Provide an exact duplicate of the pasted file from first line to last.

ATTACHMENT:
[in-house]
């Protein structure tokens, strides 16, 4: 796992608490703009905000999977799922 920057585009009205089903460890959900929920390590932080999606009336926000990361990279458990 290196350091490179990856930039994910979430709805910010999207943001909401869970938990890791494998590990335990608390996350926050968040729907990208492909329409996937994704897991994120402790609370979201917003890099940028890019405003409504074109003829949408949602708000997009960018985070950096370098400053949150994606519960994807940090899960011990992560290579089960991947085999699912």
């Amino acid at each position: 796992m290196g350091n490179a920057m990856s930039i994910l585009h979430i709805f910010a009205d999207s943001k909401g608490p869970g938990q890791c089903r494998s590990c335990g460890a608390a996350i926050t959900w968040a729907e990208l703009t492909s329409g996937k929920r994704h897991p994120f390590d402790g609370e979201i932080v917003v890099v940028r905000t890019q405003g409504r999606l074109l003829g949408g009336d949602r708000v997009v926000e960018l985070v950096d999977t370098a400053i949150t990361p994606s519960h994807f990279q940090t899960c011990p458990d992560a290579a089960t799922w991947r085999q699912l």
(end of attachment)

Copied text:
[in-house]
């Protein structure tokens, strides 16, 4: 796992608490703009905000999977799922 920057585009009205089903460890959900929920390590932080999606009336926000990361990279458990 290196350091490179990856930039994910979430709805910010999207943001909401869970938990890791494998590990335990608390996350926050968040729907990208492909329409996937994704897991994120402790609370979201917003890099940028890019405003409504074109003829949408949602708000997009960018985070950096370098400053949150994606519960994807940090899960011990992560290579089960991947085999699912």
């Amino acid at each position: 796992m290196g350091n490179a920057m990856s930039i994910l585009h979430i709805f910010a009205d999207s943001k909401g608490p869970g938990q890791c089903r494998s590990c335990g460890a608390a996350i926050t959900w968040a729907e990208l703009t492909s329409g996937k929920r994704h897991p994120f390590d402790g609370e979201i932080v917003v890099v940028r905000t890019q405003g409504r999606l074109l003829g949408g009336d949602r708000v997009v926000e960018l985070v950096d999977t370098a400053i949150t990361p994606s519960h994807f990279q940090t899960c011990p458990d992560a290579a089960t799922w991947r085999q699912l």